Tuesday, July 13, 2010

Floating Castle

No, not that kind. ze Bulette reminded me during CaveCon that pumice floats. I'd forgotten showing my nephew how I could float a rock in a glass of water years ago (he wasn't impressed).

At this reminder pumice castles and towers floating on water popped into my mind. And I thought I had an interesting new possible dungeon level.

But the more I thought about it the less I think I could add anything that wasn't already done very cleverly in the Water Temple in Zelda: Ocarina of Time. Poking around online, I was surprised to find people hated that temple. It's my all time favorite dungeon level.

It's been a while since I played the game, but the Water Temple is mostly about raising and lowering water levels to reveal features of the dungeon inaccessible otherwise. Raising the water floats platforms, door obstructions, and yourself. Lowering the water level will lower door obstructions out of the way and allow you to travel through passages that would be difficult to make it through holding your breath. There are also iron boots you can put on to help you access features deep under the water, to be taken off once you want to emerge.

I feel like I should play it again before I can abstract out anything more specific dungeon building wise.

About the only thing I might add (because Zelda is single player) is the idea of a floating tower that sinks to different levels depending on the number of players in a party. Interesting way for your local mad mage to tailor a tower to handle solo vs. group incursions.

Maybe it's the Tower of Courage and the fewer people that enter at once the better the rewards they encounter.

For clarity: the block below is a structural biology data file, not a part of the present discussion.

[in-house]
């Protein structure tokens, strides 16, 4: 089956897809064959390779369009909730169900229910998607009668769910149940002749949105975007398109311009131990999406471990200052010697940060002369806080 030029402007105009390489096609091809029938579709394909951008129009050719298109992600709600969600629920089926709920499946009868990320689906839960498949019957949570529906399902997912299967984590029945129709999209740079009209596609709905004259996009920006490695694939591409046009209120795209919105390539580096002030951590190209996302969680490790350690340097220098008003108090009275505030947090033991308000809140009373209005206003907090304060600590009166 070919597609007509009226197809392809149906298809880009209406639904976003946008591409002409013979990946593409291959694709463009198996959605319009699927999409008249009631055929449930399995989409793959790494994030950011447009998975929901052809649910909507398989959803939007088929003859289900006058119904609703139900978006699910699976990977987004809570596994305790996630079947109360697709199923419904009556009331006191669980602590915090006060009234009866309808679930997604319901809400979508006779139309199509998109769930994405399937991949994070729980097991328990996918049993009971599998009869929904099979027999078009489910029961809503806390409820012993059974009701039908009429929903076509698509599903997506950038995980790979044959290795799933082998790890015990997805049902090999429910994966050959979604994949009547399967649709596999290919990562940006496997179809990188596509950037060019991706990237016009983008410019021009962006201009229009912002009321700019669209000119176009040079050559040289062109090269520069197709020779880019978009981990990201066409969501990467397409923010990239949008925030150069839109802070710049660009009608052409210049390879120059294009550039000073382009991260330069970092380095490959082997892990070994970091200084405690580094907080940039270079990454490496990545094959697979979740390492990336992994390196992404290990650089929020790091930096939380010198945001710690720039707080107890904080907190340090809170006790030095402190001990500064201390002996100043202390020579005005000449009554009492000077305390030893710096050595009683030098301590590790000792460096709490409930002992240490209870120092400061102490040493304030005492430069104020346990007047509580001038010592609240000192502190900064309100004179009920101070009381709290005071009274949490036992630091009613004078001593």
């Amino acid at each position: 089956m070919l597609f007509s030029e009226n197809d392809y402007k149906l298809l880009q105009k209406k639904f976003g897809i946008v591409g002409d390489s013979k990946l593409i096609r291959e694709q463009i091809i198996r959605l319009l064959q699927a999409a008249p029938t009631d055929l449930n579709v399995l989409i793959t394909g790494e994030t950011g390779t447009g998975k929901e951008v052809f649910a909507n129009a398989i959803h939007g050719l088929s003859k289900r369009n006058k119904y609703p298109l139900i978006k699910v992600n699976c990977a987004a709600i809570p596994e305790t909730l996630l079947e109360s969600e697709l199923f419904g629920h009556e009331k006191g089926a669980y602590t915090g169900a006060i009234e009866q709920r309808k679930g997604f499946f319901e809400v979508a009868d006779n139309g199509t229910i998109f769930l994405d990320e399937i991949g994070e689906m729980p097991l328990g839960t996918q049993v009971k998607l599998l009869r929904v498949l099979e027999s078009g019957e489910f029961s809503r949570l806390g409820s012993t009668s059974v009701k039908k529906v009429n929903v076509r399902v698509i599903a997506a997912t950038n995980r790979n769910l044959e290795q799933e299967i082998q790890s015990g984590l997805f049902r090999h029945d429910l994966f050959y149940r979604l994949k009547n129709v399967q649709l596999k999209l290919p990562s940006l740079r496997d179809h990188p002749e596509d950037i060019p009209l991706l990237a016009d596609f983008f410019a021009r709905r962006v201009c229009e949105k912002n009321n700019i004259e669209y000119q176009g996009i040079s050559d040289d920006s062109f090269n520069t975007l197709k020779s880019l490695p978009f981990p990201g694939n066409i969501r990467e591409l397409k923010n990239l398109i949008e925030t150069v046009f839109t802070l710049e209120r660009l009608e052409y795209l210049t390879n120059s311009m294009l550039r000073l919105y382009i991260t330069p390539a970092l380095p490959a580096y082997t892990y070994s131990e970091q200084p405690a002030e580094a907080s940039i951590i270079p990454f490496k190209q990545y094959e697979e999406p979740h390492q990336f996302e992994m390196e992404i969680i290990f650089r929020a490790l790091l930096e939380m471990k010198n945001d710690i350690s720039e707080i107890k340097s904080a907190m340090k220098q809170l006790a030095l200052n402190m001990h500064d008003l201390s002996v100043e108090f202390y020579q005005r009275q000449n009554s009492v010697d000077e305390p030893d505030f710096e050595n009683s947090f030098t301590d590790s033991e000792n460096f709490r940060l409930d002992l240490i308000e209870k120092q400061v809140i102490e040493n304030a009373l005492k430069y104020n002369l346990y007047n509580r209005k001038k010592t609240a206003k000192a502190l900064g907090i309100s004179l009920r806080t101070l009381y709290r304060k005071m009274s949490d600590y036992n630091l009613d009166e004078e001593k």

Have you utilized clever floating features in your own dungeons?


  1. I have this vague recollection of seeing something Zak posted about a floating dungeon level or something like it, but maybe I'm confusing him with someone else. I'm glad I'm not alone in not feeling beneath mining video games for dungeon designing ideas.

    In addition to floating pumice stones, floating mini-icebergs also come to mind, and of course the classic alligator backs or giant turtles...

  2. now I want to make an iceberg dungeon the players have to tumble, by moving all the gear to one corner.

    I woke up this morning thinking: if a gelatinous cube (10' on a side) floats like ice or pine then it probably weighs 27 tons. Therefore (a) cubes preclude pit traps and more excitingly (b) luring one or more to the corner of this dungeon would be the most efficient way of tumbling it.

  3. Luring monsters around for various reasons sounds fun. At first I thought you were going to say something about hollowing out the cubes to turn into arctic ships, haha.

  4. that thought is close to another conversation I've been having about asteroid mining... someday I will write up my "differences between the Astral plane and space" post.